Observe the pancreas just inferior and somewhat deep to the stomach. It is light yellow in color and more granular than nearby adipose (fat) tissue. The pancreas in the male cadaver is has more fatty tissue within it, while that is not present in the digestive donor tissue or female cadaver. Also notice the sectioned portion of the pancreas in the digestive donor tissue and examine the internal structure of the organ. Pancreatic endocrine cells secrete insulin and glucagon into the blood to regulate blood sugar levels. Pancreatic exocrine cells produce enzymes and bicarbonate that are key for digestion in the small intestines. The pancreatic duct joins the common bile duct at the hepatopancreatic ampulla before emptying its contents into the duodenum. Follow the common bile duct to the duodenum. From there, you can follow the pancreatic duct a short distance into the pancreas. Notice how the hepatopancreatic ampulla, where these ducts meet, is very short and somewhat enlarged. These ducts empty their contents into the duodenum at the duodenal papilla.
Observe the artery that is twisting and winding near and in the pancreas. This is the splenic artery. It is a branch of the celiac trunk, and it supplies the spleen, part of the stomach, and part of the pancreas. The left gastric artery is the third branch off of the celiac trunk, and it supplies the rest of the stomach and inferior esophagus. You can tell which artery is which based on where it is traveling.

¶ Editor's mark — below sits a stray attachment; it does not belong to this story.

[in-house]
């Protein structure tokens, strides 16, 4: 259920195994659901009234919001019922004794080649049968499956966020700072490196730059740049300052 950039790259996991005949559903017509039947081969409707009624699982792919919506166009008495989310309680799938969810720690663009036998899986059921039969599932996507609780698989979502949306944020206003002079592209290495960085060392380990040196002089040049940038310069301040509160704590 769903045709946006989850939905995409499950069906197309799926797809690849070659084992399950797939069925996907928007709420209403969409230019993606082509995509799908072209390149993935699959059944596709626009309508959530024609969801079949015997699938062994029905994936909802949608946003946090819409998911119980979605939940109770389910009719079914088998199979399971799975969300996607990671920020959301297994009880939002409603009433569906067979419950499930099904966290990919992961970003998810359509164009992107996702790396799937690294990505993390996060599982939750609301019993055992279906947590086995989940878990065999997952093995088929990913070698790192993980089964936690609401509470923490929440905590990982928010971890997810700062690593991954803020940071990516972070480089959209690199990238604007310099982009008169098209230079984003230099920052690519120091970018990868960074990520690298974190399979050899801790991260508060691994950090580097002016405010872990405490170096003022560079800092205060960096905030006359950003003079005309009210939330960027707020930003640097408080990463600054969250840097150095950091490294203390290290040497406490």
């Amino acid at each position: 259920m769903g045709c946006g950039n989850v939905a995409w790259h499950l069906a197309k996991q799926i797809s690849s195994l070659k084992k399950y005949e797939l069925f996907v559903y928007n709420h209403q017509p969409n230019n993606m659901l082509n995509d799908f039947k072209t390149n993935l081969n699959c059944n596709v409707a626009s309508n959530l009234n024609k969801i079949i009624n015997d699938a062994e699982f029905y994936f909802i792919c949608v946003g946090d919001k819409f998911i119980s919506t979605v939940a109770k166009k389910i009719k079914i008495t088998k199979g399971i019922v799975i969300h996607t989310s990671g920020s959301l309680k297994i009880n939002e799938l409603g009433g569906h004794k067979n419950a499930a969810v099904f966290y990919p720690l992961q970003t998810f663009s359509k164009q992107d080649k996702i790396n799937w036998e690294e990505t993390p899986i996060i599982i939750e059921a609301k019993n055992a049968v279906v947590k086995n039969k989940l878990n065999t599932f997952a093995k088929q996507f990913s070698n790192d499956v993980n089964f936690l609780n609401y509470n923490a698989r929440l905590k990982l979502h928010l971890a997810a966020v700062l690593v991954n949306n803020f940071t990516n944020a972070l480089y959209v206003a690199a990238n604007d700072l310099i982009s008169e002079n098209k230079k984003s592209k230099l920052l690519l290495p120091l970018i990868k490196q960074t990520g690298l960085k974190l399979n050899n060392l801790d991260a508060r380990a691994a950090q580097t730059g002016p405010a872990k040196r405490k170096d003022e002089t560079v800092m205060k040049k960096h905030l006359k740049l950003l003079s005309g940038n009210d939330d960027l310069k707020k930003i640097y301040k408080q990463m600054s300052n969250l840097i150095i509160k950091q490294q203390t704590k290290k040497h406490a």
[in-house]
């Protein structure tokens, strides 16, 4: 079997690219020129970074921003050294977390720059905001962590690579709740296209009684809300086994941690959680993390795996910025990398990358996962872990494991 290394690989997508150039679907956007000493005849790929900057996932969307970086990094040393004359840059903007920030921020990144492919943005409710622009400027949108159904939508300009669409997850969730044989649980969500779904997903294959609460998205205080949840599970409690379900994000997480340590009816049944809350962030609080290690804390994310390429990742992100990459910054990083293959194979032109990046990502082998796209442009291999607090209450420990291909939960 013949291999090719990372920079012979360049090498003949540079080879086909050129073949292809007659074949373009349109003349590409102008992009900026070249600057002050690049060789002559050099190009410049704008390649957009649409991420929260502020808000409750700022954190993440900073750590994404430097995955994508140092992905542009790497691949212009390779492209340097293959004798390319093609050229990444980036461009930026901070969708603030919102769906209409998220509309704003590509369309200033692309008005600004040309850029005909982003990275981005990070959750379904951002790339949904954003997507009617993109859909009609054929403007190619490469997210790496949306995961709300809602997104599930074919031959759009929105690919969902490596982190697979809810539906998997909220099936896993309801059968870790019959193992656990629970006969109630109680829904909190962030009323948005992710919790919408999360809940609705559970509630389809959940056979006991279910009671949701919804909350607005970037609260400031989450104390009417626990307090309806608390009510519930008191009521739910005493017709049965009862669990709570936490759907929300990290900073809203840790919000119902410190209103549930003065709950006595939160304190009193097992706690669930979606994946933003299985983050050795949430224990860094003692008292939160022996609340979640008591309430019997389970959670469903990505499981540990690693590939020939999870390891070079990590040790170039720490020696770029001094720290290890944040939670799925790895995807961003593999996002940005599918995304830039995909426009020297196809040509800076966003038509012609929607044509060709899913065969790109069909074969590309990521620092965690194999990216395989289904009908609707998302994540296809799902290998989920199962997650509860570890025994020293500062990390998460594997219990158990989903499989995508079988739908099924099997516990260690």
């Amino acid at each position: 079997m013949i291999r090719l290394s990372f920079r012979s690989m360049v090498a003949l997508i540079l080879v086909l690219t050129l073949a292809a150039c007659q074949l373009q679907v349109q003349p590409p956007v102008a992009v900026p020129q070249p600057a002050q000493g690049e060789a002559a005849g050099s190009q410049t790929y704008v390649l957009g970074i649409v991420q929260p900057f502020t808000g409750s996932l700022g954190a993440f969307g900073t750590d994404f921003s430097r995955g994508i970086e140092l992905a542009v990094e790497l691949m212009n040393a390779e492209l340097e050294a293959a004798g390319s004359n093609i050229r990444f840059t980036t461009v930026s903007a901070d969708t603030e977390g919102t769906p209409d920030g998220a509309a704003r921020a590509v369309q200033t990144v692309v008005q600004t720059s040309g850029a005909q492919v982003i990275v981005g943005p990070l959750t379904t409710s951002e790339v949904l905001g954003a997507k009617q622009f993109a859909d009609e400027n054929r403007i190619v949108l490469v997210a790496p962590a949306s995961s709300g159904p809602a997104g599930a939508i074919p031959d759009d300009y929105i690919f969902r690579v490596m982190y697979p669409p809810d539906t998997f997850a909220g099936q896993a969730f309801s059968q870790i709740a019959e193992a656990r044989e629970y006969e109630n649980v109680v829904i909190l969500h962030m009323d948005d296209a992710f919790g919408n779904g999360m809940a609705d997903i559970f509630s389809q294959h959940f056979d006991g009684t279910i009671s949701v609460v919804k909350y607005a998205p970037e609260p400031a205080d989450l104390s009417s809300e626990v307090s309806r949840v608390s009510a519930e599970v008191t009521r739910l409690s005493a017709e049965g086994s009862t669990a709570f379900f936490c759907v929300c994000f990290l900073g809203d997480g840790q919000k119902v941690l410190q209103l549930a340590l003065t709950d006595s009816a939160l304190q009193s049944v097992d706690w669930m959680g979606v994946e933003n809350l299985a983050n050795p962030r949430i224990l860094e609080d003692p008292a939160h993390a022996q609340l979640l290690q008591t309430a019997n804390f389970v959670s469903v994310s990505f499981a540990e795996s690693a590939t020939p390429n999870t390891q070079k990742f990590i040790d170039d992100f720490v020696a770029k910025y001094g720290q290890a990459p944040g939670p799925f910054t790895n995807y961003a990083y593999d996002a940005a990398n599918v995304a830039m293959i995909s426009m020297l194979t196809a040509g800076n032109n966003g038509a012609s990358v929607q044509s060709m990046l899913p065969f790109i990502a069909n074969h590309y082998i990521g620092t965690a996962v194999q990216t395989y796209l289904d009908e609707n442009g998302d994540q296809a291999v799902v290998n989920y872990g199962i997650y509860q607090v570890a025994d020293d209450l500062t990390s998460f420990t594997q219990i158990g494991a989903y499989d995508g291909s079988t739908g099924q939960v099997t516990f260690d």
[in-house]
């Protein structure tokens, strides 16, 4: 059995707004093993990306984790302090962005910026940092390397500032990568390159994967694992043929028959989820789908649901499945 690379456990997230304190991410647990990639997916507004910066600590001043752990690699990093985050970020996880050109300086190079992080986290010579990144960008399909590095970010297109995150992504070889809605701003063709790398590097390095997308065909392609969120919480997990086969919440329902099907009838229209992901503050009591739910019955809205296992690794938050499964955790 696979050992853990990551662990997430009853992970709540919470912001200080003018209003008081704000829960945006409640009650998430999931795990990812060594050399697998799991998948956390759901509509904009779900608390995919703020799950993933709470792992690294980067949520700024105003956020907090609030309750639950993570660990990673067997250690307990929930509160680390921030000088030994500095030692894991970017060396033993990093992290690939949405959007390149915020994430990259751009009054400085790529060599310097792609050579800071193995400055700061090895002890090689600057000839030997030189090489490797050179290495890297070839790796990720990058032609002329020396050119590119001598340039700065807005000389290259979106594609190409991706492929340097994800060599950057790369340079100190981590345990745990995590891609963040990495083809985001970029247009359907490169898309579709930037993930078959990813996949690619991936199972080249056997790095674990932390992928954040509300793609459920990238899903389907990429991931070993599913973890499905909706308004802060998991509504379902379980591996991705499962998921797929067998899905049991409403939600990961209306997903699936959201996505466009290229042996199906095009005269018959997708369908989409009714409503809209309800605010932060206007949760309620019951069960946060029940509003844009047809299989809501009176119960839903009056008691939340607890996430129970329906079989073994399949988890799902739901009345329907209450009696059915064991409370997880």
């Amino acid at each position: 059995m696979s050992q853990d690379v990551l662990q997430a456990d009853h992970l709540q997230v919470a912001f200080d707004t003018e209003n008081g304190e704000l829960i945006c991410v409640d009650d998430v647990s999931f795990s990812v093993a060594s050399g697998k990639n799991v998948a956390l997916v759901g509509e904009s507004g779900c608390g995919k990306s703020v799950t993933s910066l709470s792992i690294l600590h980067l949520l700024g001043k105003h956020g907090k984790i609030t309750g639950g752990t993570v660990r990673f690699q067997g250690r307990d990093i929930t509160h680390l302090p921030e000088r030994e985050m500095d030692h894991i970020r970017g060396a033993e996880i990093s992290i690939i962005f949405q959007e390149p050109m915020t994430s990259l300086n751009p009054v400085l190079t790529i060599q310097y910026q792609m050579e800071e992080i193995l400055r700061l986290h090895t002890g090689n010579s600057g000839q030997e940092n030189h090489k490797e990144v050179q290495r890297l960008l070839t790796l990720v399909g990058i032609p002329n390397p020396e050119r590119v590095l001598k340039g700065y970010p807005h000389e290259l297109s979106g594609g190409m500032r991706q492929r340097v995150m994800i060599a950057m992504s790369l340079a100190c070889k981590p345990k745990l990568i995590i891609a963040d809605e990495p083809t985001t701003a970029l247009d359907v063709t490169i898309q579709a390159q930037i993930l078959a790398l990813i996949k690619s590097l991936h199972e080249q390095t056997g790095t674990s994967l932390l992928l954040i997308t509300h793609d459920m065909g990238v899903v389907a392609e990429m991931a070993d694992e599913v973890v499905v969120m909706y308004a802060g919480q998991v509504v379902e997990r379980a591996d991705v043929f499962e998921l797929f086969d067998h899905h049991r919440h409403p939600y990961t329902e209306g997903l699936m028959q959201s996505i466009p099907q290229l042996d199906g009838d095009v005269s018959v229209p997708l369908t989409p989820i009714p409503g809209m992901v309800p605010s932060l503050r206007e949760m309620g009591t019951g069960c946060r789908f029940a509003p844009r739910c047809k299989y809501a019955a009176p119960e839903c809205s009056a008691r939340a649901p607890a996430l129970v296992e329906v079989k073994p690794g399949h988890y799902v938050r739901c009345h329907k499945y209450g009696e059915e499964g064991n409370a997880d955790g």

Observe the spleen. This structure is part of the lymphatic system, not the digestive system, but we will examine it today due to its location in the superior abdomen, surrounded by digestive organs. This organ recycles old blood cells, kills bacteria and other foreign particles, and plays an important role in the immune system. The spleen is substantially larger in the digestive donor tissue than in the cadaver. This is likely due to illness, though without a medical history, we can’t be certain. The splenic vein is also present on both the digestive donor tissue and the cadaver.
Lab Activity 5: Abdominal Cavity Radiology
View the presentation on the computers in the lab on the radiology of the abdominal cavity, specifically the digestive organs and spleen. The slides will also be posted as a study tool. Observe the following structures in the radiology images.
- Small intestines
- Ascending colon
- Transverse colon
- Descending colon
- Hepatic flexure
- Splenic flexure
- Abdominal Aorta
- Inferior vena cava